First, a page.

DASA Voices - November 2021

The Pen is Mightier than the Sword

Mary Tomlinson Oct 2021, Cape Town

The pen is mightier than the sword is a motto that we Democrats should all adopt.  For Democrats living abroad, who feel totally locked out of our political system, putting concerns, frustrations and recommendations to paper, or in this day and age sending an email, can be an antidote to the anxiety, dread and fear we are feeling about the slow death of our democracy.

I practically have my representatives, Senator Patty Murray and Congresswoman Susan DelBene, on Speed Dial.  All of the members of the U.S. Congress have a web page and somewhere on it you will find a CONTACT ME link.  I would highly recommend you use it.  I have written many times about issues I am upset about, for example, the unfairness of taxation laws for people living overseas; police brutality; the need to bring the perpetrators of 6 January to justice and so on.

Read more

DASA Voices September 2021

DASA Voices – September 2021

Eve Thompson photo

The DASA Women’s Caucus hosted a Women’s Month conversation with Barbara Ludman, Mary Tomlinson and Eve Thompson about their experiences living in South Africa in the 70s, 80s and 90s. In the months ahead we hope to be creative in finding ways for DASA members to get to know each other, build community, and share both perspectives and experiences as Americans living in South Africa.

Eve Thompson was involved in South Africa as an Anti-Apartheid Lawyer and now, after living in DR Congo, Jordan and other parts of the world, lives in South Africa again, in Knysna, with her family.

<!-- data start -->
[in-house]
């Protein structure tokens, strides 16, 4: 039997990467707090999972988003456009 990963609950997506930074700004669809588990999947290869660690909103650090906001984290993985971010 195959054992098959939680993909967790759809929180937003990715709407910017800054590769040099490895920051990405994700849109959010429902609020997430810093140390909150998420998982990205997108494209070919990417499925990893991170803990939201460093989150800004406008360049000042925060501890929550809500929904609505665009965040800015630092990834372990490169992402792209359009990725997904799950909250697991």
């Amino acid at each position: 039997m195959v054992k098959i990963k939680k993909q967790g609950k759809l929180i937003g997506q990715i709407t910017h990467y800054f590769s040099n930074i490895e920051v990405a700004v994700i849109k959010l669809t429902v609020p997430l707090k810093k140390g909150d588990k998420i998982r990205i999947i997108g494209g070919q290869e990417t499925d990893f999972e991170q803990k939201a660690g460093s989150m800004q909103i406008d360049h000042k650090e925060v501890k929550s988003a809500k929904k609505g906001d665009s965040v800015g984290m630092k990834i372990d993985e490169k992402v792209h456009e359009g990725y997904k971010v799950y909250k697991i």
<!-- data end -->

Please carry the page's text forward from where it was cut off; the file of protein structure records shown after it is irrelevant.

She told her story through highlighting the impact of several amazing women – their impact on her own life and on the country. As we don’t have clips from the session to share more widely, we asked her to share an excerpt from her notes from that day.

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Turn your skills and interests into a contribution toward democracy by volunteering with DASA!

Picture of DASA volunteersVolunteers drive Democrats Abroad! Volunteer with DASA to play a part in developing our country committee and American democracy!  

We are looking for volunteers to help us gear up as we build the organization and prepare for the 2022 and 2024 elections! Whether you’re interested in an ongoing role or a have just a few hours to share from time to time, there’s an opportunity for everyone.

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Meet your DASA Executive Committee: Counsel

This January, DASA elected a new Executive Committee to lead South Africa's efforts. In this final post of the series of introductions to each of the new officers, we'll meet your Counsel, Monique.

If you have any questions, or if you're interested in pitching in, please contact us at [email protected]


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Meet your DASA Executive Committee: Member-at-Large

This January, DASA elected a new Executive Committee to lead South Africa's efforts. In a series of posts, we'll introduce you to each of the new officers. Today, we'll meet one of your two Members-at-Large, Khary.

If you have any questions, or if you're interested in pitching in, please contact us at [email protected]


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Meet your DASA Executive Committee: Member-at-Large

This January, DASA elected a new Executive Committee to lead South Africa's efforts. In a series of posts, we'll introduce you to each of the new officers. Today, we'll meet one of two Members-at-Large, Elizabeth.

If you have any questions, or if you're interested in pitching in, please contact us at [email protected]


Read more